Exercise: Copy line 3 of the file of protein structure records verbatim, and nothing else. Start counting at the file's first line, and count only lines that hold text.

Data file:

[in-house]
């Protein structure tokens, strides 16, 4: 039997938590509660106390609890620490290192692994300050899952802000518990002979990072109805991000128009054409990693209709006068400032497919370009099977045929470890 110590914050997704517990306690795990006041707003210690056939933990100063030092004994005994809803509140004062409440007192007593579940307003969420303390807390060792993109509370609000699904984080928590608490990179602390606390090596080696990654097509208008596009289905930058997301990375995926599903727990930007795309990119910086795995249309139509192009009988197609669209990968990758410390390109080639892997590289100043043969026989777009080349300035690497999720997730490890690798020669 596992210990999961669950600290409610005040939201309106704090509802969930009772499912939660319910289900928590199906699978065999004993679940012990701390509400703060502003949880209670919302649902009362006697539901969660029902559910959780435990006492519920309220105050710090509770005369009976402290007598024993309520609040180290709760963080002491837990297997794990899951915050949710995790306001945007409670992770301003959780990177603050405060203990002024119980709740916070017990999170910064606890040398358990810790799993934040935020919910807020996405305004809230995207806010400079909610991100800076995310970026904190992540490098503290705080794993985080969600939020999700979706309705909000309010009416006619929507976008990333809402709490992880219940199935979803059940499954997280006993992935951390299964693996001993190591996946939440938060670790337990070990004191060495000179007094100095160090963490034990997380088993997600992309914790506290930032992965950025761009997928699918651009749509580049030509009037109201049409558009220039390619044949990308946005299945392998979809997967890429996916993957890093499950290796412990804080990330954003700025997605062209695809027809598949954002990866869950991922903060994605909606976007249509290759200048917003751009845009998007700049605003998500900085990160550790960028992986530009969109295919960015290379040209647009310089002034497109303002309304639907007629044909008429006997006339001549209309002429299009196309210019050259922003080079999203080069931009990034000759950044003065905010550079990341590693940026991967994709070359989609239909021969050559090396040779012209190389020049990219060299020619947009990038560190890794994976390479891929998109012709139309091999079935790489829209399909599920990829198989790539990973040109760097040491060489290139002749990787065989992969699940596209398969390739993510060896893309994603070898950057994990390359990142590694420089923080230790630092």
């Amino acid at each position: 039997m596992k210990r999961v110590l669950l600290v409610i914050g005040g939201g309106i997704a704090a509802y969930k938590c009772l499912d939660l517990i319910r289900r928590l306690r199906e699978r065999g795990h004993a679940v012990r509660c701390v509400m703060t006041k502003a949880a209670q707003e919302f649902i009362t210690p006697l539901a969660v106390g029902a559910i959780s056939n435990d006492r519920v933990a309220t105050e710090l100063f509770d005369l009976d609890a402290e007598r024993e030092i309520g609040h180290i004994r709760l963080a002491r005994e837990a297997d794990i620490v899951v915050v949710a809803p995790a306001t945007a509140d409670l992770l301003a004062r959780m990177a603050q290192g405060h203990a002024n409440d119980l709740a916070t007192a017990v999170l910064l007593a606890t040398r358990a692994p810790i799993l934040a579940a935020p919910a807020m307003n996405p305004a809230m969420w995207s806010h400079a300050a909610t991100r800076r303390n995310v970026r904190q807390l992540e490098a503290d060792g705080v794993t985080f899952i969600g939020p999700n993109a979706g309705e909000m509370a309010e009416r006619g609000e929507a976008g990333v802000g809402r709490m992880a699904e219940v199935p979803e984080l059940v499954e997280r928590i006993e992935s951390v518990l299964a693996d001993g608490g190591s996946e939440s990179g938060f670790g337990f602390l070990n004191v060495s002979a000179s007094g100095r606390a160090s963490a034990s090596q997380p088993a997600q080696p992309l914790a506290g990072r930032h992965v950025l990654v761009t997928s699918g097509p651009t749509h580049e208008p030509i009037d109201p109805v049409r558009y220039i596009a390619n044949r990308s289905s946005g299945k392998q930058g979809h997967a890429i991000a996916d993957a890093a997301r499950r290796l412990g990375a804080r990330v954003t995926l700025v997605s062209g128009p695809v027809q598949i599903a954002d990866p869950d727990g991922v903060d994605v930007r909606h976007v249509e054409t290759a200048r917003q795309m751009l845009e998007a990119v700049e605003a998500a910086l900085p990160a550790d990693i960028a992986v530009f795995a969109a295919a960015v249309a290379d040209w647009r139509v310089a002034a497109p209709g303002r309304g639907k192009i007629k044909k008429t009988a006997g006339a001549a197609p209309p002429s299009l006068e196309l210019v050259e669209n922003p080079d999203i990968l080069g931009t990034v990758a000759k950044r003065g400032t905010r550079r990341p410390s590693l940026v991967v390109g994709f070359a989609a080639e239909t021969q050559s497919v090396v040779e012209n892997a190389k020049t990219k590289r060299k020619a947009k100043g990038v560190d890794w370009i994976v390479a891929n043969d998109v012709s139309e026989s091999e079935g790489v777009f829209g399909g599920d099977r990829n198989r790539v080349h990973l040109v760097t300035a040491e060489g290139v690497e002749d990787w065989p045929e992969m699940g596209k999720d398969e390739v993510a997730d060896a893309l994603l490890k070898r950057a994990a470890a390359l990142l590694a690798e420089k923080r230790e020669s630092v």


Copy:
């Amino acid at each position: 039997m596992k210990r999961v110590l669950l600290v409610i914050g005040g939201g309106i997704a704090a509802y969930k938590c009772l499912d939660l517990i319910r289900r928590l306690r199906e699978r065999g795990h004993a679940v012990r509660c701390v509400m703060t006041k502003a949880a209670q707003e919302f649902i009362t210690p006697l539901a969660v106390g029902a559910i959780s056939n435990d006492r519920v933990a309220t105050e710090l100063f509770d005369l009976d609890a402290e007598r024993e030092i309520g609040h180290i004994r709760l963080a002491r005994e837990a297997d794990i620490v899951v915050v949710a809803p995790a306001t945007a509140d409670l992770l301003a004062r959780m990177a603050q290192g405060h203990a002024n409440d119980l709740a916070t007192a017990v999170l910064l007593a606890t040398r358990a692994p810790i799993l934040a579940a935020p919910a807020m307003n996405p305004a809230m969420w995207s806010h400079a300050a909610t991100r800076r303390n995310v970026r904190q807390l992540e490098a503290d060792g705080v794993t985080f899952i969600g939020p999700n993109a979706g309705e909000m509370a309010e009416r006619g609000e929507a976008g990333v802000g809402r709490m992880a699904e219940v199935p979803e984080l059940v499954e997280r928590i006993e992935s951390v518990l299964a693996d001993g608490g190591s996946e939440s990179g938060f670790g337990f602390l070990n004191v060495s002979a000179s007094g100095r606390a160090s963490a034990s090596q997380p088993a997600q080696p992309l914790a506290g990072r930032h992965v950025l990654v761009t997928s699918g097509p651009t749509h580049e208008p030509i009037d109201p109805v049409r558009y220039i596009a390619n044949r990308s289905s946005g299945k392998q930058g979809h997967a890429i991000a996916d993957a890093a997301r499950r290796l412990g990375a804080r990330v954003t995926l700025v997605s062209g128009p695809v027809q598949i599903a954002d990866p869950d727990g991922v903060d994605v930007r909606h976007v249509e054409t290759a200048r917003q795309m751009l845009e998007a990119v700049e605003a998500a910086l900085p990160a550790d990693i960028a992986v530009f795995a969109a295919a960015v249309a290379d040209w647009r139509v310089a002034a497109p209709g303002r309304g639907k192009i007629k044909k008429t009988a006997g006339a001549a197609p209309p002429s299009l006068e196309l210019v050259e669209n922003p080079d999203i990968l080069g931009t990034v990758a000759k950044r003065g400032t905010r550079r990341p410390s590693l940026v991967v390109g994709f070359a989609a080639e239909t021969q050559s497919v090396v040779e012209n892997a190389k020049t990219k590289r060299k020619a947009k100043g990038v560190d890794w370009i994976v390479a891929n043969d998109v012709s139309e026989s091999e079935g790489v777009f829209g399909g599920d099977r990829n198989r790539v080349h990973l040109v760097t300035a040491e060489g290139v690497e002749d990787w065989p045929e992969m699940g596209k999720d398969e390739v993510a997730d060896a893309l994603l490890k070898r950057a994990a470890a390359l990142l590694a690798e420089k923080r230790e020669s630092v």